Saintliness, and how to seek it out


Scripture: Luke 19: 1-10, Ephesians 1: 15-23

Three ideas about saintliness come together today. It’s All Saints. The Gospel story recounts Zacchaeus meeting Jesus, and we baptize Riley Hogg.

What is saintliness?

In the letter to his church in Ephesus, Paul wrote about of both living and dead saints.“I have heard of your faith in the Lord Jesus and your love towards all the saints ….” Then he went on to tell these living saints of their coming reward. “I pray that the God of our Lord Jesus … may give you a spirit of wisdom and revelation as you come to know him, so that … you may know the riches of [Christ’s] glorious inheritance among the saints” [the ones who are no longer alive].

Revelation is the key to the passage. None of us understands everything about Christianity. Revelation may come to us gradually through reflection and prayer. But also by action – carrying out what we believe to be God’s will. These qualities help to make us saints. That is why we pray that Riley may gradually come to saintliness. Lehman Strauss wrote that it is God who sanctifies us. We do not consecrate ourselves. Nor do we become saints by saintly behaviour. We strive towards saintliness because we are saints.

Tax collector Zacchaeus discovered his inner saintliness

Something like that must have happened to Zacchaeus. He was not just a tax collector, but a chief tax collector. Zacchaeus didn’t just work at the CRA. He was the Director General! We met tax collectors last week. They didn’t just collect the taxes that people owed.. They skimmed extra for themselves. As a chief tax collector, Zacchaeus was especially deeply involved in that unfair system. But on that day, his life took a new turn. In a different way, Riley’s life takes a new turn this morning.

Zacchaeus climbed a tree to see Jesus

Somehow, Jesus and Zacchaeus knew about each other. Zacchaeus was short. So he climbed a tree to see and hear what was going on when Jesus came to town. Jesus called out to Zacchaeus, and invited himself to Zacchaeus’ house for the night. They met on friendly terms. That ticked off everyone in the crowd, because they hated tax collectors. But Zacchaeus did something remarkable. He pledged half of his wealth to the poor, and volunteered to pay back anyone he had cheated with four times as much. That was far more than was necessary. Jesus acknowledged what Zacchaeus had done. He called Zacchaeus a ‘son of Abraham’ and said that the Son of Man had come to save the lost.  In that case, Zacchaeus.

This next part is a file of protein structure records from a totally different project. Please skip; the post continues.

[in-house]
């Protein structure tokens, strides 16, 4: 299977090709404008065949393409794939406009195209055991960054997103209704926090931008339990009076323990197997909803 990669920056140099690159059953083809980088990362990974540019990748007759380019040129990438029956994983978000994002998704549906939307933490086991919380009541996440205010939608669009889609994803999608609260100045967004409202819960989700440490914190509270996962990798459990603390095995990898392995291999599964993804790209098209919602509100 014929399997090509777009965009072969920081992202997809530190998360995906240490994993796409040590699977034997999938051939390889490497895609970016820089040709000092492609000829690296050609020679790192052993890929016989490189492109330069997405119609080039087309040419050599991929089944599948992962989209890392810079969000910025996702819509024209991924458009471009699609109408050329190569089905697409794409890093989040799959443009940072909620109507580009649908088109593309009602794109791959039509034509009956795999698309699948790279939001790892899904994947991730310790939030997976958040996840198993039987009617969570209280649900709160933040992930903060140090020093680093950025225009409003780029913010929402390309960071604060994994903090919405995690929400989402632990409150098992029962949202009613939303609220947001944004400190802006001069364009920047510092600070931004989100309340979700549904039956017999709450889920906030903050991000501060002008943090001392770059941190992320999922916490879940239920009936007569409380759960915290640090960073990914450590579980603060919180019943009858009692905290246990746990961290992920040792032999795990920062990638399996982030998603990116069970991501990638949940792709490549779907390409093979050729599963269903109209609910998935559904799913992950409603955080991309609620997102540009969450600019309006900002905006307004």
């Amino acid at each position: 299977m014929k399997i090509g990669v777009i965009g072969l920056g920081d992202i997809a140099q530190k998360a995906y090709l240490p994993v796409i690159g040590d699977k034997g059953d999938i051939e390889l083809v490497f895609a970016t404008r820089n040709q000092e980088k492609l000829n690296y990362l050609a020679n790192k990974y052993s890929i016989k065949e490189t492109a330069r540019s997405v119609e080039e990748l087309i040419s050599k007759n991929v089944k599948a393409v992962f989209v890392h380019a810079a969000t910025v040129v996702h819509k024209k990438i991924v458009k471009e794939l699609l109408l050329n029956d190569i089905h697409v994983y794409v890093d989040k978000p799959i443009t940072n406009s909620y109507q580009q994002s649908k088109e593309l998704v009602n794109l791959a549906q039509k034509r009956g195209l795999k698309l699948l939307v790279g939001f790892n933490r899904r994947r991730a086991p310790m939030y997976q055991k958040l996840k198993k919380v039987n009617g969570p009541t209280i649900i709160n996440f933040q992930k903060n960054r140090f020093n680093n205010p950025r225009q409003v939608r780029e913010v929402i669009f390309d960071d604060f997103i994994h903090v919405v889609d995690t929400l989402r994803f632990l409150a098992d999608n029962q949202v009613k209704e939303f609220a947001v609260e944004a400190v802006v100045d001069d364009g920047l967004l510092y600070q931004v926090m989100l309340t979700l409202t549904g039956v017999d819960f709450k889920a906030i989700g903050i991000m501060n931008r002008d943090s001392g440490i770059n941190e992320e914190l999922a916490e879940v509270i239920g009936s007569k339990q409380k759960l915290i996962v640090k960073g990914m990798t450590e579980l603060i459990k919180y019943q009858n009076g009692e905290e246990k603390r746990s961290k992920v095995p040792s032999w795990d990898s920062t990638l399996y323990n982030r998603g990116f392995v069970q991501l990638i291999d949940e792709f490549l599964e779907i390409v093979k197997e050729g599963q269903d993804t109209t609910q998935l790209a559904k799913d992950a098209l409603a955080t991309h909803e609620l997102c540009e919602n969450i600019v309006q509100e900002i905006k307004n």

Repeated themes in Luke’s Gospel

Saving the lost, reminds us of the parables of the lost sheep and the lost coin. Like them, the turn-around of the tax collector would cause rejoicing in heaven. It reminded me also of the story where Jesus healed a woman who had been crippled for 18 years. Maybe her disability was spiritual, not physical. Now she could walk upright again, like a true daughter of Abraham. Zacchaeus, likewise, had become a true son of Abraham again. To put it another way, the hidden saint that lurked inside Zacchaeus propelled him towards saintliness because he was a saint.

Baptism as an expression of saintliness

This morning, Melissa and Riley’s sponsors are going to promise to help the small saint in their care to discover his inner saintliness. It’s not just because they will participate in the baptism ceremony That’s only part of it. Instead, I am thinking of the baptismal promises that they will make on Riley’s behalf. As a congregation, we recite those same promises to remind ourselves what kind of people we have promised to be: saints striving towards saintliness.

We first state our belief in God as Father, Son, and Holy Spirit.

Putting flesh on the bones